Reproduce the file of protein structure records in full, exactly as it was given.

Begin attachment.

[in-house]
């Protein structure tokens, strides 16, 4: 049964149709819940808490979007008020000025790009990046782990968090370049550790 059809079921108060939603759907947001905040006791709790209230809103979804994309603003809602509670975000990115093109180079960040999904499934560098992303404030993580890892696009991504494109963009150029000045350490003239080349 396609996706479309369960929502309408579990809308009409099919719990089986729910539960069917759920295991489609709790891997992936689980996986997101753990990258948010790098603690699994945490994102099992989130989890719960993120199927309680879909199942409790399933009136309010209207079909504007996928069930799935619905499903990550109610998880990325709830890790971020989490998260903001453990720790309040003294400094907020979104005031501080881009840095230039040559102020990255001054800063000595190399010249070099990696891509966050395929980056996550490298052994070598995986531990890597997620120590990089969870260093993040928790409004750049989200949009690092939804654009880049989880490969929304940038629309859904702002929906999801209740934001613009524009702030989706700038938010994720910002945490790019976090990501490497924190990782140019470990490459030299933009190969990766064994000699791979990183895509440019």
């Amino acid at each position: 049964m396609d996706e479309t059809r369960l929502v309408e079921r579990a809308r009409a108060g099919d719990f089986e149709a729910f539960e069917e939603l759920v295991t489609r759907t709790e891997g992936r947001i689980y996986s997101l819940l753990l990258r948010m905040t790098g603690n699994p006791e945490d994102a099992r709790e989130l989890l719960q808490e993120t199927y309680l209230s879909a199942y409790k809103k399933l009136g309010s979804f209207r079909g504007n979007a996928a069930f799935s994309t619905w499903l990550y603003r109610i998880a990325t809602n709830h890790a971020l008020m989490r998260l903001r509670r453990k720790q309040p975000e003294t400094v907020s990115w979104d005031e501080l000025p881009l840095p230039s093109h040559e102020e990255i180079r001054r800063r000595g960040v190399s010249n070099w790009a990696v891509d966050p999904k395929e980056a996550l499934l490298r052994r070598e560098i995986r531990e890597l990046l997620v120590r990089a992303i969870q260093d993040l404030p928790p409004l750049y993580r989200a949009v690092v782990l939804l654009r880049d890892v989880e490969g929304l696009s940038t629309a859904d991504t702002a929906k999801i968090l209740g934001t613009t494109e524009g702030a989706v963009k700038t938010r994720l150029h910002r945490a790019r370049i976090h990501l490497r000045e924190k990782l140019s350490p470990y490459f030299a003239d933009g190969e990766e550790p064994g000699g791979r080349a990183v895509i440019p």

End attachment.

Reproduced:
[in-house]
């Protein structure tokens, strides 16, 4: 049964149709819940808490979007008020000025790009990046782990968090370049550790 059809079921108060939603759907947001905040006791709790209230809103979804994309603003809602509670975000990115093109180079960040999904499934560098992303404030993580890892696009991504494109963009150029000045350490003239080349 396609996706479309369960929502309408579990809308009409099919719990089986729910539960069917759920295991489609709790891997992936689980996986997101753990990258948010790098603690699994945490994102099992989130989890719960993120199927309680879909199942409790399933009136309010209207079909504007996928069930799935619905499903990550109610998880990325709830890790971020989490998260903001453990720790309040003294400094907020979104005031501080881009840095230039040559102020990255001054800063000595190399010249070099990696891509966050395929980056996550490298052994070598995986531990890597997620120590990089969870260093993040928790409004750049989200949009690092939804654009880049989880490969929304940038629309859904702002929906999801209740934001613009524009702030989706700038938010994720910002945490790019976090990501490497924190990782140019470990490459030299933009190969990766064994000699791979990183895509440019």
């Amino acid at each position: 049964m396609d996706e479309t059809r369960l929502v309408e079921r579990a809308r009409a108060g099919d719990f089986e149709a729910f539960e069917e939603l759920v295991t489609r759907t709790e891997g992936r947001i689980y996986s997101l819940l753990l990258r948010m905040t790098g603690n699994p006791e945490d994102a099992r709790e989130l989890l719960q808490e993120t199927y309680l209230s879909a199942y409790k809103k399933l009136g309010s979804f209207r079909g504007n979007a996928a069930f799935s994309t619905w499903l990550y603003r109610i998880a990325t809602n709830h890790a971020l008020m989490r998260l903001r509670r453990k720790q309040p975000e003294t400094v907020s990115w979104d005031e501080l000025p881009l840095p230039s093109h040559e102020e990255i180079r001054r800063r000595g960040v190399s010249n070099w790009a990696v891509d966050p999904k395929e980056a996550l499934l490298r052994r070598e560098i995986r531990e890597l990046l997620v120590r990089a992303i969870q260093d993040l404030p928790p409004l750049y993580r989200a949009v690092v782990l939804l654009r880049d890892v989880e490969g929304l696009s940038t629309a859904d991504t702002a929906k999801i968090l209740g934001t613009t494109e524009g702030a989706v963009k700038t938010r994720l150029h910002r945490a790019r370049i976090h990501l490497r000045e924190k990782l140019s350490p470990y490459f030299a003239d933009g190969e990766e550790p064994g000699g791979r080349a990183v895509i440019p």